See the horses? There are over 6000 horses on the island which are all branded, but most run wild.. getting into people's gardens and on the highway. Some of them aren't doing so well, and sadly, I saw two dead ones. Apparently, because they don't have enough water in the summer, and all they eat is grass, there's too much of chlorophyll which causes them to commit suicide.
Aren't they important looking!

More than horses and moais, the island has a lot to offer, including a site of an ancient civiliazation complete with petroglyphics, caves, and this crater lake, which has fauna of citrus trees, olive trees, and rumour has it, sweet-tasting water. Lonely Planet said I could hike around it, but I had to turn around at the edge by the ocean. No worries, was a lovely view and at one point, I could see the pacific ocean in three different directions.

I had the privilege of meeting some local Rapa Nuians who were having a fish bbq near this spot. I was even serenaded by a few guys while watching this amazing sunset.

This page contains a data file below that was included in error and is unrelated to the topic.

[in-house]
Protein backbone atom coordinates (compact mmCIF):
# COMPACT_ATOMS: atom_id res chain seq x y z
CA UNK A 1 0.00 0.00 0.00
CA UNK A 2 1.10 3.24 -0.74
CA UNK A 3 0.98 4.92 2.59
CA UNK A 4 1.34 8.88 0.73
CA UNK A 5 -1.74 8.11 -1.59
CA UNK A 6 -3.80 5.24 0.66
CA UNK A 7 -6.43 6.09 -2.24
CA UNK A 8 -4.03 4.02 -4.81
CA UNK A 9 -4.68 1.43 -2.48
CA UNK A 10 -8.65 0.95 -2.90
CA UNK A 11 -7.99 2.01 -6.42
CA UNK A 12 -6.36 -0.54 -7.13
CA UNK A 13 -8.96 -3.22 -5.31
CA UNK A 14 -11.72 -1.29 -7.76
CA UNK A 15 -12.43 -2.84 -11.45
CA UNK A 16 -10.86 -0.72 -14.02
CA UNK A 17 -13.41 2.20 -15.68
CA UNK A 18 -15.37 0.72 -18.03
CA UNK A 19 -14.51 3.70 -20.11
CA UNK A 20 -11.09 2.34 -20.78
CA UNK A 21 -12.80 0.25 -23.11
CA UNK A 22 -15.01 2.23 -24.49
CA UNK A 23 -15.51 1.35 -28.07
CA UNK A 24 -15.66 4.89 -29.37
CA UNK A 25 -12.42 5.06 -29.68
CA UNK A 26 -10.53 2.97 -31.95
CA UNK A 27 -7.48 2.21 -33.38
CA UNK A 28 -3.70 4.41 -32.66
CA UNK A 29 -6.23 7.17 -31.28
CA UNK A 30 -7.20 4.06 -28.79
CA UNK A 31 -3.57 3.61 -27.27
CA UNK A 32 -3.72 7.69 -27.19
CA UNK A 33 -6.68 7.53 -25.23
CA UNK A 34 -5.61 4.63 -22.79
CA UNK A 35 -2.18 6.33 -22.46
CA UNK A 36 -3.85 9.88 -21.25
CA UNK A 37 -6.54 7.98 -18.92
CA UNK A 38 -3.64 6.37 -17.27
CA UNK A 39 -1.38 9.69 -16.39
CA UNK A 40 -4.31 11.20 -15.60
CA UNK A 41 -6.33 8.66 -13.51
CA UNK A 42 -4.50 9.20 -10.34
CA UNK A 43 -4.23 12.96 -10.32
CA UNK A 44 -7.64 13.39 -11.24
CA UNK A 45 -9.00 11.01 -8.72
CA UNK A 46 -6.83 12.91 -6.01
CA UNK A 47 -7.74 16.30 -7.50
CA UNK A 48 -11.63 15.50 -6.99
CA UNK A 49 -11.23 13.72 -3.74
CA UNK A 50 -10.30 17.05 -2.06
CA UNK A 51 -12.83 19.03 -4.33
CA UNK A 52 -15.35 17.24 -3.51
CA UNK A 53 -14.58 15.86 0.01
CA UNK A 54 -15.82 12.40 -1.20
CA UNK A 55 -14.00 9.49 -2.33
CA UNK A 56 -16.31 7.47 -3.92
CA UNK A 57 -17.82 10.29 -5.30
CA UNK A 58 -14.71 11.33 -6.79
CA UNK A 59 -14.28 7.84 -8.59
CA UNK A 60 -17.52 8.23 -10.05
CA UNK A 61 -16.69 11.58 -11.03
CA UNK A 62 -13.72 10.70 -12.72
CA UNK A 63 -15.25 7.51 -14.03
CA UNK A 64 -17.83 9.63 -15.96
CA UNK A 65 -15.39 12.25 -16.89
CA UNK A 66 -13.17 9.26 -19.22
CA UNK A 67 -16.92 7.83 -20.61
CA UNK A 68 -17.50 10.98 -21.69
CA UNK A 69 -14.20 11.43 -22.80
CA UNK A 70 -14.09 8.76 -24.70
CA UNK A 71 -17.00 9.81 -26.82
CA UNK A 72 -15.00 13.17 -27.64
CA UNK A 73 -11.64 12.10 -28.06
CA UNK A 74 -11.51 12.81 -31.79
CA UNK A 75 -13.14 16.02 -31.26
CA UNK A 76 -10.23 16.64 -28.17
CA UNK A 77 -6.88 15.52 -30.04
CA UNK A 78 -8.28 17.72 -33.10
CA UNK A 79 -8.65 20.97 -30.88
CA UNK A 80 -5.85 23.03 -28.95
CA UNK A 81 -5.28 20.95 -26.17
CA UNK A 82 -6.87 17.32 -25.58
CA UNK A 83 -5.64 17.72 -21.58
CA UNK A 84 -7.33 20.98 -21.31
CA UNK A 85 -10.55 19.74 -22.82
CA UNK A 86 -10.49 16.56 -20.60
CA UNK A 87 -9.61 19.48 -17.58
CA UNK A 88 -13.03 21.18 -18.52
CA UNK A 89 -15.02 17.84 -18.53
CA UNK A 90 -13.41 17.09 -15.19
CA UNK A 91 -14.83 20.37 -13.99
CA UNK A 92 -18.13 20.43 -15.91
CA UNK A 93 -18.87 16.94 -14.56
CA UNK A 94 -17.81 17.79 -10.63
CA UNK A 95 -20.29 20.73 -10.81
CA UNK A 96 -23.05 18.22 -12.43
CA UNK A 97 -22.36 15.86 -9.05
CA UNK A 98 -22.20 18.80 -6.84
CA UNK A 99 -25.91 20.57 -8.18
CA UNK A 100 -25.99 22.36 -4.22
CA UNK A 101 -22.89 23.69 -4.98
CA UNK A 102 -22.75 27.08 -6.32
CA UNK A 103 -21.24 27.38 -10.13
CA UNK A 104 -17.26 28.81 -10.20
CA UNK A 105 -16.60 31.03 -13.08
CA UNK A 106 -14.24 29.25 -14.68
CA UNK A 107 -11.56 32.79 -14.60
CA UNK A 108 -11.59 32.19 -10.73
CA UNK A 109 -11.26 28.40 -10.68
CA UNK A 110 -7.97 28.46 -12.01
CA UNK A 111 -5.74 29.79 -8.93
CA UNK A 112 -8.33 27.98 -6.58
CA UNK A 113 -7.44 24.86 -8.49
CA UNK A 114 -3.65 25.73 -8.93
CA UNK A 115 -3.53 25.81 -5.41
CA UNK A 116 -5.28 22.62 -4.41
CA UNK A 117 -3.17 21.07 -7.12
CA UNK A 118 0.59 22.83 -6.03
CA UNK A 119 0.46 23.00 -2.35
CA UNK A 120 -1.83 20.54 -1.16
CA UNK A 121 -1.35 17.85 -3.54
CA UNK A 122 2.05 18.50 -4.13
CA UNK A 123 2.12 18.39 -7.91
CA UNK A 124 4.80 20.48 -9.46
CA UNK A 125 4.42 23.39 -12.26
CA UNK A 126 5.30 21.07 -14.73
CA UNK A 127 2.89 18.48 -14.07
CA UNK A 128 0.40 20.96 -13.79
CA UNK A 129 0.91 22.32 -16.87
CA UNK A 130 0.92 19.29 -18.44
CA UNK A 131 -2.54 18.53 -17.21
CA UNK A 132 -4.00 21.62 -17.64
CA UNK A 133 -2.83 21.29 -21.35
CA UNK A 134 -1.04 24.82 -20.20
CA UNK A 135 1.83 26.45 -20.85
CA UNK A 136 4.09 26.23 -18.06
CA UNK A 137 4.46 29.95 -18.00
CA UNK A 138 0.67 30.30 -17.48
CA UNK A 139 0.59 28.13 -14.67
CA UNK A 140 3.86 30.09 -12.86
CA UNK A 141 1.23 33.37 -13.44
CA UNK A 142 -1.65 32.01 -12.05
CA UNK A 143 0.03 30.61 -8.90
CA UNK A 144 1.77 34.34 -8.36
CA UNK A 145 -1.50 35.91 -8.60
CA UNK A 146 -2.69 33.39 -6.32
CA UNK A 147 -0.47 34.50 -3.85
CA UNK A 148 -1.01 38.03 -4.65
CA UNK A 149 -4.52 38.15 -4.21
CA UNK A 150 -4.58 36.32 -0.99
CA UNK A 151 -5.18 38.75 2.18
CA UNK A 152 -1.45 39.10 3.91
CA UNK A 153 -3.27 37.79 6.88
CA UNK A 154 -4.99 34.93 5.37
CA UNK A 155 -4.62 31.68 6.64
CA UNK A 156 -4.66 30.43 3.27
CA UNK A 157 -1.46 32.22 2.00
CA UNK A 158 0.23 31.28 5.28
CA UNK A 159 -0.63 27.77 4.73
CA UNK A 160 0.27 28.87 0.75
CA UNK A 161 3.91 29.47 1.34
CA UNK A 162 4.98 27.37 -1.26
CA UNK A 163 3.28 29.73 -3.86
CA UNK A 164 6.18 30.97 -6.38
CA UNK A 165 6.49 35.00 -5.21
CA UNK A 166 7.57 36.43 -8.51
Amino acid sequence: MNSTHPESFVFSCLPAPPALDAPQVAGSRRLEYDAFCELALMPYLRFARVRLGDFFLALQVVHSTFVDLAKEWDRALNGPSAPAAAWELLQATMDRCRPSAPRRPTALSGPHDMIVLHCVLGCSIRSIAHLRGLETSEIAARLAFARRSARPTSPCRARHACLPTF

Most of them are pretty friendly, seeming to appreciate the tourism, although a few of the women weren't too keen on me. I won't speculate. On my last night, I was invited to a farewell party of a guy who is going to Paris to participate in an exposition, showcasing Rapa Nui dance, music, and wood-carving. When we arrived, they were listening to Bryan Adams and getting high. Later on, when the party really got going they put on some Don Williams. They love country music here.

Anyway, can't say enough about this magical place. I'd love to go back some day, and, though it didn't feel much like Christmas to me, there's definitely a spirit in Rapa Nui of it's own. Iorana and peace be with you.

Thursday, January 01, 2009

San Pedro de Atacama

Here`s one I've been forgetting to post...

Winter holidays in July gave me the opportunity to go to Atacama desert in the north of Chile, the driest desert in the world.

Some of my work collegues had planned this trip and asked me to come along shortly after I arrived in Santiago. Closer to the time, I was wary of spending eight days with all these 'crazies', but eager to get away from the pollution and bleakness of Santiago's winter.